Ten-Count for Carmen Basilio

By Robert Ecksel on November 7, 2012
Ten-Count for Carmen Basilio
"I gave them action. They loved to see action. I moved in on fighters all the time.”


“I can’t concentrate on golf or bowling. Those bowling pins aren’t going to hurt me. I can concentrate in the ring because someone is trying to kill me.”—Carmen Basilio

The legendary Carmen Basilio passed away today at the age of 85.

I spoke with his wife Josephine on Monday, the second time we talked in ten days. I hoped to speak with Carmen. I knew he wasn’t well. She told me as much. He had been hospitalized recently and made it through rehab, which was a good sign. And while he was home when Josephine and I spoke two days ago, she said now is not the time, that maybe he’ll be feeling better Wednesday.

Carmen Basilio was a boxing legend. Nicknamed “The Upstate Onion Farmer,” he was born in Canastota, New York on April 2, 1927. A quintessential tough guy, he turned pro on November 24, 1948 with a KO3 over Jimmy Evans at Kalurah Temple in Binghamton, New York. Five days later he stopped Bruce Walters in one round, and went on to win two more fights in December to round off a very good year.

That rate of activity in unthinkable today. But Basilio’s early career, despite his exploding out of the gate, was spotty, which speaks volumes about our modern-day obsession with perfect records.

Basilio went 19-3-2 in his first 24 fights, all of them New York State, including a 10-round decision over former welterweight champion Lew Jenkins. Nowadays boxers with 24 fights are champions or fighting for titles. But that was then and this now. It was a different world, and in many ways boxing was a different sport.

Basilio lost seven of his next 18 fights. Carmen’s competition was improving, he lost to 33-0-2 Chuck Davey and 97-8-8 Billy Graham in 1952, but so were his skills.

In 1953 Basilio defeated former lightweight champion Ike Williams, who was 121-20-3 at the time, and avenged his loss to Billy Graham. On October 18, 1953, Basilio got his first shot at the welterweight title against 94-13-4 Kid Gavilan. Although he lost that fight by split decision, Basilio was on his way and was recognized as a force of nature to be reckoned with.

Basilio went undefeated in eight bouts in 1954, going 7-0-1 with 2 knockouts.

He got his second shot at the welterweight crown, this time successfully, on June 10, 1955 when he stopped Tony DeMarco with a TKO12. He also won the middleweight title from Sugar Ray Robinson in 1957.

With an aggressive, charging, no-holds-barred style, Basilio was as adored by fans as he was feared by other fighters. “I gave them action,” he told the Associated Press in 2007. “They loved to see action. I moved in on fighters all the time.” His wins over Lew Jenkins, Ike Williams, Billy Graham, Gil Turner, Art Aragon, Gaspar Ortega, Don Jordan, Sugar Ray Robinson and Gene Fullmer, among others, established him as one of the greatest, and one of the toughest, fighters in the history of the fight game.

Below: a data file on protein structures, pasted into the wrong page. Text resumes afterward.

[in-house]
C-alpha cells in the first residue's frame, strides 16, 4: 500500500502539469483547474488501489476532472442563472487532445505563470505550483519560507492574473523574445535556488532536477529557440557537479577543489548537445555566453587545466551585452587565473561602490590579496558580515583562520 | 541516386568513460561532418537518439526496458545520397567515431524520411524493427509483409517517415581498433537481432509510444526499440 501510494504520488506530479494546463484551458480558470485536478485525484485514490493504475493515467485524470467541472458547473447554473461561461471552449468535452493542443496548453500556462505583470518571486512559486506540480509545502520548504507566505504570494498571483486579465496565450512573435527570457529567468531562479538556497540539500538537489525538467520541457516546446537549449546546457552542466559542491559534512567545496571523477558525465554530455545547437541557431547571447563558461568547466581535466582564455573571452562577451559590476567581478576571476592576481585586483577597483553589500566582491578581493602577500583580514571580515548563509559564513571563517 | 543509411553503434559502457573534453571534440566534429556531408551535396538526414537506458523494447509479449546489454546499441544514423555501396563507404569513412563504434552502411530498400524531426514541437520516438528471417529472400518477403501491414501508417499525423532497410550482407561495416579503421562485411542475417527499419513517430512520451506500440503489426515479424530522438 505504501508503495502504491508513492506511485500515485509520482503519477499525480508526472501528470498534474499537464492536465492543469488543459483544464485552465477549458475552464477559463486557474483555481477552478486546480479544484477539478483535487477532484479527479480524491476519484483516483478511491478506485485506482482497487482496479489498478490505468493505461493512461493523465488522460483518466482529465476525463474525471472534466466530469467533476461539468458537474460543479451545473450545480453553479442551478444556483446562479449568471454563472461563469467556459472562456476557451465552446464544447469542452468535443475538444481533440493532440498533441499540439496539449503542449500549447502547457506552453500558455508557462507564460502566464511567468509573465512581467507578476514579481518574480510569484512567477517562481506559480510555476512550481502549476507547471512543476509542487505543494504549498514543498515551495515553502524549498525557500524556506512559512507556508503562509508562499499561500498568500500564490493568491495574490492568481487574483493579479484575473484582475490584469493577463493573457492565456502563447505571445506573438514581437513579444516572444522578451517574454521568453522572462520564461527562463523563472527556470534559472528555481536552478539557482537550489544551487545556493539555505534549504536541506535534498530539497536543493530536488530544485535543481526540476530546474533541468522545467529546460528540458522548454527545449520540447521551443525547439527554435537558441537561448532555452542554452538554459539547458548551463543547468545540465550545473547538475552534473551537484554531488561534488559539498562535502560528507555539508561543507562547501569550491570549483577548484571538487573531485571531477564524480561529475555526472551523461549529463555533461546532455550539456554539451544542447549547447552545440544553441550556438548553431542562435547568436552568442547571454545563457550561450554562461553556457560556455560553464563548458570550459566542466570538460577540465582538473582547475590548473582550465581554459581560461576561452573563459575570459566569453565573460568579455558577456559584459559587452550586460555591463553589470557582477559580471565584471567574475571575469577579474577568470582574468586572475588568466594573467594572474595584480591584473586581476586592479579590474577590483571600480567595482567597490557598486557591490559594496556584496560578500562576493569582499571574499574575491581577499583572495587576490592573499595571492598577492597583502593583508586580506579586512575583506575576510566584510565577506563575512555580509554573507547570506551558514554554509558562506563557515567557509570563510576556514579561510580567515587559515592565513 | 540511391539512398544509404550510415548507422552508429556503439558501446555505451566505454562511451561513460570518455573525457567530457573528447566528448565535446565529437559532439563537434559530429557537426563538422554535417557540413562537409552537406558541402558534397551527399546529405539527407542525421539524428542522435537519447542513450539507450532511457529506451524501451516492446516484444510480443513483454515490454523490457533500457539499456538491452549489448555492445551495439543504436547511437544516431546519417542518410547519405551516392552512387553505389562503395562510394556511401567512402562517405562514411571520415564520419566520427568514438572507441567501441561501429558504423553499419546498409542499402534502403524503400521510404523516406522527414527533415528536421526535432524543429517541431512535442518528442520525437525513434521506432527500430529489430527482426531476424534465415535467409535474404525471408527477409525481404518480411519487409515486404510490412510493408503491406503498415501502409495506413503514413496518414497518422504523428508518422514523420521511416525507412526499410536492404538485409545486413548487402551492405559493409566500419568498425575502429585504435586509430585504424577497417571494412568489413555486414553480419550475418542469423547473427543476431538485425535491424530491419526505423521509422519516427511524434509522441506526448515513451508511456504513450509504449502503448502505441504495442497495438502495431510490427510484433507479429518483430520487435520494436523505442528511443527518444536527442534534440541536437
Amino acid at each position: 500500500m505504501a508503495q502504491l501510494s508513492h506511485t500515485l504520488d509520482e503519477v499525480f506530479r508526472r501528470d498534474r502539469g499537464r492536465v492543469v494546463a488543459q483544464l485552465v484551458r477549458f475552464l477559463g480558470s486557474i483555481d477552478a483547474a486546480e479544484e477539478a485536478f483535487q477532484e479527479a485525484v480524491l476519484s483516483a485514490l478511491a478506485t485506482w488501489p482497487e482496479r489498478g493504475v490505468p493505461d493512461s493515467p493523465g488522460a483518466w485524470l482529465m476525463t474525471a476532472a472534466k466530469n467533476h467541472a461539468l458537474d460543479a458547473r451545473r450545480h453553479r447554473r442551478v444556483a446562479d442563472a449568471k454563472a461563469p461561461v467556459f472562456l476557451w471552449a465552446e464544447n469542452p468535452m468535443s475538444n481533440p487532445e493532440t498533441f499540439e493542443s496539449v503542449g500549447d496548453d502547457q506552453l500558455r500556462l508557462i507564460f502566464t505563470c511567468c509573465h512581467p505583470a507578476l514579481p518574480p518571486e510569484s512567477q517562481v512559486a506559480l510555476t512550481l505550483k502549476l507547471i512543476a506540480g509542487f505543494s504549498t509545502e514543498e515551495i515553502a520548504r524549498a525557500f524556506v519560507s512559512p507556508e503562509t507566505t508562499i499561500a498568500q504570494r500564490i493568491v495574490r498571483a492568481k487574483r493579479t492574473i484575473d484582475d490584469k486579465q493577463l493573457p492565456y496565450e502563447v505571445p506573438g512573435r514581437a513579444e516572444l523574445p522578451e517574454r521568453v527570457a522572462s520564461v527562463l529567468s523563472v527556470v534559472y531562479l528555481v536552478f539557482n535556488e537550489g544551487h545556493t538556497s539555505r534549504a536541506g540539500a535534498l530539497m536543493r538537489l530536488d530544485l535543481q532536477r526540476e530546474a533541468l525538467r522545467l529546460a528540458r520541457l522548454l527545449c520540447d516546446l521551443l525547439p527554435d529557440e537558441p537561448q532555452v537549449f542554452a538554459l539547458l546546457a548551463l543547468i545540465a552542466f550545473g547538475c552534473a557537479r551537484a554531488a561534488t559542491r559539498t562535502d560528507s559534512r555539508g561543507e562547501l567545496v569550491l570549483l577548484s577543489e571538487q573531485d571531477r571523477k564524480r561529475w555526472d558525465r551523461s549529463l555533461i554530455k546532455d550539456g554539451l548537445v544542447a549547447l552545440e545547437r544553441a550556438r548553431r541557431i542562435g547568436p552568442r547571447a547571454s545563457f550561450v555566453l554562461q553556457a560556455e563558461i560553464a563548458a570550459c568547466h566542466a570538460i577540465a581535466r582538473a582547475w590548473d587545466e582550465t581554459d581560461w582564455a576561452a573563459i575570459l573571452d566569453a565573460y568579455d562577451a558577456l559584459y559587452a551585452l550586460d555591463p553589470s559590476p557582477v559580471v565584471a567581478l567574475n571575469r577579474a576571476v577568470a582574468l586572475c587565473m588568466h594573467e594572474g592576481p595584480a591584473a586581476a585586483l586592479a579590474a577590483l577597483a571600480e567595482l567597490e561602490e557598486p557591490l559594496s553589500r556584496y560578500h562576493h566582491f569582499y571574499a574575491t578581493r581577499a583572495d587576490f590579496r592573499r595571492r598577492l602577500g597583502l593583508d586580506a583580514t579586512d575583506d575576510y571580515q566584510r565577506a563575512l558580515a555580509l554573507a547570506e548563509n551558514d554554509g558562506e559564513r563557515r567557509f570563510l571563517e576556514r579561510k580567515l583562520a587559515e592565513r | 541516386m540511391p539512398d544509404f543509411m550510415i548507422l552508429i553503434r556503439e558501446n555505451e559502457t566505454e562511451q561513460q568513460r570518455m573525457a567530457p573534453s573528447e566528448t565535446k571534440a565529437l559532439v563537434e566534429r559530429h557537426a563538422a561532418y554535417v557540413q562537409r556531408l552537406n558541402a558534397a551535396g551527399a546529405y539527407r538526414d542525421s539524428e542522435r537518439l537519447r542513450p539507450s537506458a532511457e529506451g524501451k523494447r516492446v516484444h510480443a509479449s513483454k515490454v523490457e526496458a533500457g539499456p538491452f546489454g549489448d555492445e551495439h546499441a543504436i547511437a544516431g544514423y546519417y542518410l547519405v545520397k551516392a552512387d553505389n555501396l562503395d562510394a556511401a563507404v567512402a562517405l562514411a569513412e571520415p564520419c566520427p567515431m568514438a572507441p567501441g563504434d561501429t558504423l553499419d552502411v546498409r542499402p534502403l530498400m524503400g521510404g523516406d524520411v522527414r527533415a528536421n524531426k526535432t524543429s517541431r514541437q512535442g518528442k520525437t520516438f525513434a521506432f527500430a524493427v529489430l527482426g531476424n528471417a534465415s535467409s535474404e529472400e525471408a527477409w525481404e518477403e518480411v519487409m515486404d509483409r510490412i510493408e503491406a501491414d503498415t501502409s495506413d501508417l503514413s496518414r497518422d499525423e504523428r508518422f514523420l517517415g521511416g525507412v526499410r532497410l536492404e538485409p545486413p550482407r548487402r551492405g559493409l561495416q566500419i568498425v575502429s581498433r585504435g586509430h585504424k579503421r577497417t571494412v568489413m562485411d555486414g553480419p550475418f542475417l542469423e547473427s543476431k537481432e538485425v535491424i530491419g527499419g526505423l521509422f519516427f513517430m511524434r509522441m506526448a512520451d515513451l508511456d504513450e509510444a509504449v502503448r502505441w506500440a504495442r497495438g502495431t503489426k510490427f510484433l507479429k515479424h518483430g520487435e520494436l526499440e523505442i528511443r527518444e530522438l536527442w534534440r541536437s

When he retired in 1961, bowed but unbroken, Basilio’s record was 56-16-7 (27 KOs).

He was elected to the International Boxing Hall of Fame in 1990 and was the warrior’s warrior until the very end.

They don’t make ‘em like Carmen Basilio anymore.

Follow us on Twitter@boxing_com to continue the discussion

Carmen Basilio vs Kid Gavilan (Full Fight)



Carmen Basilio vs Tony DeMarco I Part 1



Carmen Basilio vs Tony DeMarco I Part 2



Carmen Basilio vs Tony DeMarco II (Fight of the Year 1955)



Carmen Basilio | Sugar Ray Robinson I 1/2



Carmen Basilio | Sugar Ray Robinson I 2/2



Documentry - Fighting the Mob - Carmen Basilio 1/5



Documentry - Fighting the Mob - Carmen Basilio 2/5



Documentry - Fighting the Mob - Carmen Basilio 3/5



Documentry - Fighting the Mob - Carmen Basilio 4/5



Documentry - Fighting the Mob - Carmen Basilio 5/5



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  1. Tex Hassler 05:11pm, 11/08/2012

    Basilio was an example of a fighter with a ton of heart, toughness to spare and real man. I agree with what Mike Casey said he was a “magnificent champion” and put up some truly great fights. Just his toughness and no quit attitude helped him beat fighters who were better boxers and more skilled than Mr. Basilio. I am not sure we will ever see another fight like him.

  2. FrankinDallas 03:08pm, 11/08/2012

    RIP Carmen.

    My wife is from Syracuse…her family loved the guy. Her brother had a bulldog they named Carmen.

  3. The Pinoy Pikey 09:27am, 11/08/2012

    RIP Carmen!

  4. jofre 08:44am, 11/08/2012

    What a FIGHTER. May he RIP!

  5. Joe 05:07am, 11/08/2012

    True Champion; and Tough Guy!!! RIP

  6. the thresher 05:00pm, 11/07/2012

    Semper Fi

  7. Irish Frankie Crawford Beat Saijo (aka) Gimpel 04:31pm, 11/07/2012

    Robert Ecksel-“I moved in on fighters all the time”...this is how onion farmers from upstate NY simply say it when they really mean that they took names and kicked asses…my goodness he was simply great…may he rest in peace.

  8. Mike Casey 03:22pm, 11/07/2012

    Magnificent champion.

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